THERE'S A CERTAIN nervous energy around fish markets. Their very perishable product can't languish on the shelves. Like the restless sharks in the deep blue sea which must keep swimming or die, those babies resting briefly on crushed ice must be kept moving.
So it is with three new fish markets which have opened the past year in Northern Virginia. They are operated by young men in their 30s who are hustling for the business of diet-conscious consumers, and their emphasis is not just fresh versus frozen, but really fresh fish.
The three new markets offer three distinctively different styles. Port City Seafood in Alexandria is no-nonsense and clinical. Except for the chill, you wouldn't hesitate to lie on its counters for an appendectomy.
Besides fish, Daniels' Cellar and Sea in Old Town Alexandria offers wine and loaves, specialty groceries and even take-out sandwiches. In wine lingo, its fish could be described as of recent vintage, firm-bodied, with a good color and attractive aroma.
Most creative of all, Old New Orleans Seafood Market in McLean has brought a touch of the exotic to its suburb. It is introducting fresh Louisiana seafoods not only within its store but also from two bright blue vans which set up in remote locations, unfurl a striped awning and hustle their seafood on the street corner. OLD NEW ORLEANS SEAFOOD MARKET 6232 Old Dominion Drive, McLean, Va. 232-7755.
Open Monday through Friday, 9 a.m. to 7 p.m., Saturday 9 a.m. to 5:30 p.m.
"Mon Dieu! You have lotte!" say the French customers when they discover the Old New Orleans Seafood Market closeted in the Chesterbrook shopping center in McLean. Lotte is the French name for the monkfish prized for its lobster-like flavor but found only recently in area markets.
This is not the only surprise. Ceiling fans hum, ruffling the foliage of hanging plants; blue striped awnings brighten the walls. With the tile-patterned floor and the blue wrought-iron Bourbon Street park benches, you are in New Orleans.
Even the fish, glistening on lavish beds of shaved ice, are not the usual stock from Atlantic shores. Redfish (a.k.a. red drum or channel bass) is prominently featured.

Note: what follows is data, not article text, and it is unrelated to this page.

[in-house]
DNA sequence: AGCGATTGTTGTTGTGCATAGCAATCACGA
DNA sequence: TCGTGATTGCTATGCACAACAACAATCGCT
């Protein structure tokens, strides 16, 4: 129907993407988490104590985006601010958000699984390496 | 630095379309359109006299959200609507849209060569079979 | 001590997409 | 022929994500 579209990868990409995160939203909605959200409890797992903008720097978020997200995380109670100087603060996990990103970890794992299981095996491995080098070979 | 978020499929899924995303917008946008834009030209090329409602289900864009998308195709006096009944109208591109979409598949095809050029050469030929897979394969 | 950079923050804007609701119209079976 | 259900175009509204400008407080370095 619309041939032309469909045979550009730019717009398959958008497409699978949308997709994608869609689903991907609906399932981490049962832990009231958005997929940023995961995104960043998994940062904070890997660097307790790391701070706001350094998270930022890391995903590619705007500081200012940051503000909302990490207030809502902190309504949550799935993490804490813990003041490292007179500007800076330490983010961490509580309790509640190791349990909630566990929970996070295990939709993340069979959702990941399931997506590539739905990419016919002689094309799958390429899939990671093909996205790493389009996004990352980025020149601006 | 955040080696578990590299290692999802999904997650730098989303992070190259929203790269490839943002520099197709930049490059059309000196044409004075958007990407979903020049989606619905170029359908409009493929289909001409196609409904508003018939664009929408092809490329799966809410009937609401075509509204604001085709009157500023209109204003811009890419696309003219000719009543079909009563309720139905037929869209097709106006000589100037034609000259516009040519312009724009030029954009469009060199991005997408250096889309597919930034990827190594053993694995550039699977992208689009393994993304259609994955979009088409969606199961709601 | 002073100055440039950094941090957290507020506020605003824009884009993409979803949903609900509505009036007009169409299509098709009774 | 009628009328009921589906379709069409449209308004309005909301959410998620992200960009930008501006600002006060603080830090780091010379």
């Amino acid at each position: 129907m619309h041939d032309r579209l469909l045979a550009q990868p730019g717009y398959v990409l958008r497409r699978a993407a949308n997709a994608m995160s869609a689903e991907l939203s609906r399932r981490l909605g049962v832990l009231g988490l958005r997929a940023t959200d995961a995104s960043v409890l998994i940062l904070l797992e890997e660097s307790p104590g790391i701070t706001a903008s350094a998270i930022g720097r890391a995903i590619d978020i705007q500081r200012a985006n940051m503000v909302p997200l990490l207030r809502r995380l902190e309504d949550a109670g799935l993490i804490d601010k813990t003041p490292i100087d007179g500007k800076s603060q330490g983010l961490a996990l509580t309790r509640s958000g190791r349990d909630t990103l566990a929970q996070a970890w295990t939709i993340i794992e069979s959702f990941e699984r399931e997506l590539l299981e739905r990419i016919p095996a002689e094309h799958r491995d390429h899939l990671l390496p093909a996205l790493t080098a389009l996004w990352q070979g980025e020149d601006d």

"It's the most popular fish in New Orleans," says Moe Cheramie, 36, a Cajun who decided Northern Virginia was ready for fresh Gulf shrimp, Louisiana crabs and crawfish (a colloquialism for crayfish) and a high quality selection of frozen creole specialties. He stocks his counter with uncommon market fish such as the monkfish, tuna, dolphin (the fish, not the mammal), shark, grouper and cobia in addition to the more familiar fish from New England and farther south.
A raw bar has been promised, to allow sampling of freshly shucked shellfish. To wash them down, the soft drink machine is stocked with more Louisiana specialties, Pop Rouge (strawberry soda) and Barq's root beer.
Cheramie, with his gray-eyed Gallic charm, plays host, offering suggestions, steering customers to a new fish, or asking them how they cook mussels, then saying: "Why don't you try this? Slice an onion, add some chopped celery, put in the mussels, add a couple of inches of white wine and steam until the shells open. Delicious!" The dazzled customers depart vowing to scrap their old recipes.
Besides the French who like to chatter in their mother tongue to Cheramie, Finns and Swedes have found the market. To them it is a source for crayfish, a traditional food whose season has now ended, but Cheramie sells it frozen in boilable plastic bags at $4.54 for a 24-ounce package.
The season is just beginning for what Cheramie says is his biggest seller -- fresh Gulf shrimp. Great heaps of them arrive with heads on. If they are to be cooked at home, the heads are snapped off before sale (medium, $7.19 a pound, large $8.39); when Cheramie cooks them as spiced shrimp or a house specialty, barbecued shrimp, he leaves the heads on until after they are cooked and then removes them before sale.
"Cooking shrimp with the head on gives a sweeter, more distinctive flavor," he says, offering a plump morsel to a customer.
Most of the shrimp sold in this area is frozen, but Cheramie meets a plane nearly every day and he has trucks arriving once a week from Louisiana and Maine. He persuaded a cousin to scout for his stock. "I have him running up and down the bayous buying seafood, packaging it and getting it on the plane."